I've never been against marijuana. I am kind of on the fence about whether or not this whole legalizing it is a good idea. I just have a feeling it will be like cigarettes and alcohol.
  4. zaerine

    zaerine Community Champion

    Maybe try to be as close as possible to your child as a friend. So that when the time comes that he might think about it, he or she will probably ask about pot on you like asking if what it is, is it a good or bad thing etc. That way you can tell him that it is not good to try it cause it can be addictive and discuss what could be the bad effects of it. :)
    Rainman likes this.
  5. Rainman

    Rainman Community Champion

    There's a lot of misinformation the kid will get whilst they grow up and the only way to ensure they learn everything [only the right information]that will help them make the right decisions when the time comes is by teaching the kids about drugs, their negative effects, etc. But this by itself won't be enough. Be close enough to your kids to notice any change in behavior that would raise a red flag because intervening early does make a huge difference.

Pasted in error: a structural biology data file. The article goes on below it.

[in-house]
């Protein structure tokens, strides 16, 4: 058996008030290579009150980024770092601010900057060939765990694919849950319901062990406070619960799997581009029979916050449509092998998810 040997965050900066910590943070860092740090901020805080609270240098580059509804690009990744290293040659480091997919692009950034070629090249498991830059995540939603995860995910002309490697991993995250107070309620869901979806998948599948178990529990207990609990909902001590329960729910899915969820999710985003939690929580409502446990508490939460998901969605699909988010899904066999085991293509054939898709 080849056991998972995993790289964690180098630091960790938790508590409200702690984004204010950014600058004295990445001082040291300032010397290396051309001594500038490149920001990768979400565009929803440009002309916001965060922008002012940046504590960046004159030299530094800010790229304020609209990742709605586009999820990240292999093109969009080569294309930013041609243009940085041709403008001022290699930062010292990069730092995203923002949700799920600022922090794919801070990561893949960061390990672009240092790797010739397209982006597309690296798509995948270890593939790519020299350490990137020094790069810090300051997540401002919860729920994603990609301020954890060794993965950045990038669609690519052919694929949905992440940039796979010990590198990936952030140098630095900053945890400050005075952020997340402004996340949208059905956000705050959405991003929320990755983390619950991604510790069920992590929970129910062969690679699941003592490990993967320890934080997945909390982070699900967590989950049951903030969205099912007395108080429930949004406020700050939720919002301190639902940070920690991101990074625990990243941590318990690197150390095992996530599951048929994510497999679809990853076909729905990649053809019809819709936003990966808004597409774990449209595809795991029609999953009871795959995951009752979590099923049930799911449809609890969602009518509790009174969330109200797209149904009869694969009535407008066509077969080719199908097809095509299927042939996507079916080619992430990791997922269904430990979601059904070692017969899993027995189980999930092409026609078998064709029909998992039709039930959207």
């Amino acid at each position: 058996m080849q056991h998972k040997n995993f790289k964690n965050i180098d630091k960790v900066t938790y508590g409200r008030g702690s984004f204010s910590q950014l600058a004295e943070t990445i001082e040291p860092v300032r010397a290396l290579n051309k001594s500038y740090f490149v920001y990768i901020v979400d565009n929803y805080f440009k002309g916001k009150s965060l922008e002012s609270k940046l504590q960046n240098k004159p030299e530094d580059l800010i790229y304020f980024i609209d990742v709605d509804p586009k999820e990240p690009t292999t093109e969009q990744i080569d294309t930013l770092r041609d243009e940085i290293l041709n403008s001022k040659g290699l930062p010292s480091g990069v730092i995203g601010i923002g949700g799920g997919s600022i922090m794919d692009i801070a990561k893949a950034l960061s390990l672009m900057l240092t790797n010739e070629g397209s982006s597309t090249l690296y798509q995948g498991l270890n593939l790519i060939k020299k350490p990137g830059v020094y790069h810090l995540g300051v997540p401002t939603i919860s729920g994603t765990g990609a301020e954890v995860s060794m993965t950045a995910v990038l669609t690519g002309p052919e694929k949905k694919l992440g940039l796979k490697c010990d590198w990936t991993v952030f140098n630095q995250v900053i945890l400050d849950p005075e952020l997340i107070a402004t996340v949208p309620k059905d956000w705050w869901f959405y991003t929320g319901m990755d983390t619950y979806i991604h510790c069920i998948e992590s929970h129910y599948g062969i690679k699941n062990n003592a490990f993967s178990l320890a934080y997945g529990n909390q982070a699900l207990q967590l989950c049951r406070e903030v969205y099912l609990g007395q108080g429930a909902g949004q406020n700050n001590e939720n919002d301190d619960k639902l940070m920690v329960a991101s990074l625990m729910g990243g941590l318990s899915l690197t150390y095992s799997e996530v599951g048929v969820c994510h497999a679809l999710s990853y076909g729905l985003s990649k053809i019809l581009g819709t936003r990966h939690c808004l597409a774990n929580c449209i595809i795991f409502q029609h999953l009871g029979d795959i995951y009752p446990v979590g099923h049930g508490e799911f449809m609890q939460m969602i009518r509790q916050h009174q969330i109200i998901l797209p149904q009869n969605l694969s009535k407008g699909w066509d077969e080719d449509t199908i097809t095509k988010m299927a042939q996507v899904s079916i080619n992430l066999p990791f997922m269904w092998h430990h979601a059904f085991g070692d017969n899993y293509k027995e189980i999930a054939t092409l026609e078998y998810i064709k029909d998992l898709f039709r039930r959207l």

6. thash1979

    thash1979 Active Contributor

    If or when my child comes to me about this, I will make the decision on how to handle it. I would rather my teen come to me with questions and the curiosity to try it rather than a classmate. I would rather my daughter want to try it in my own home rather than on the street or behind the school with a group of kids. The more you tell them no and forbid it, the more they will be opt to try it from either curiosity or to spite me. I would rather be the one there to monitor it if it came down to it. Being a household where neither my husband or i drink or smoke, I would hope she never feels the urge to partake in those activities.
  7. MichelleVL

    MichelleVL Senior Contributor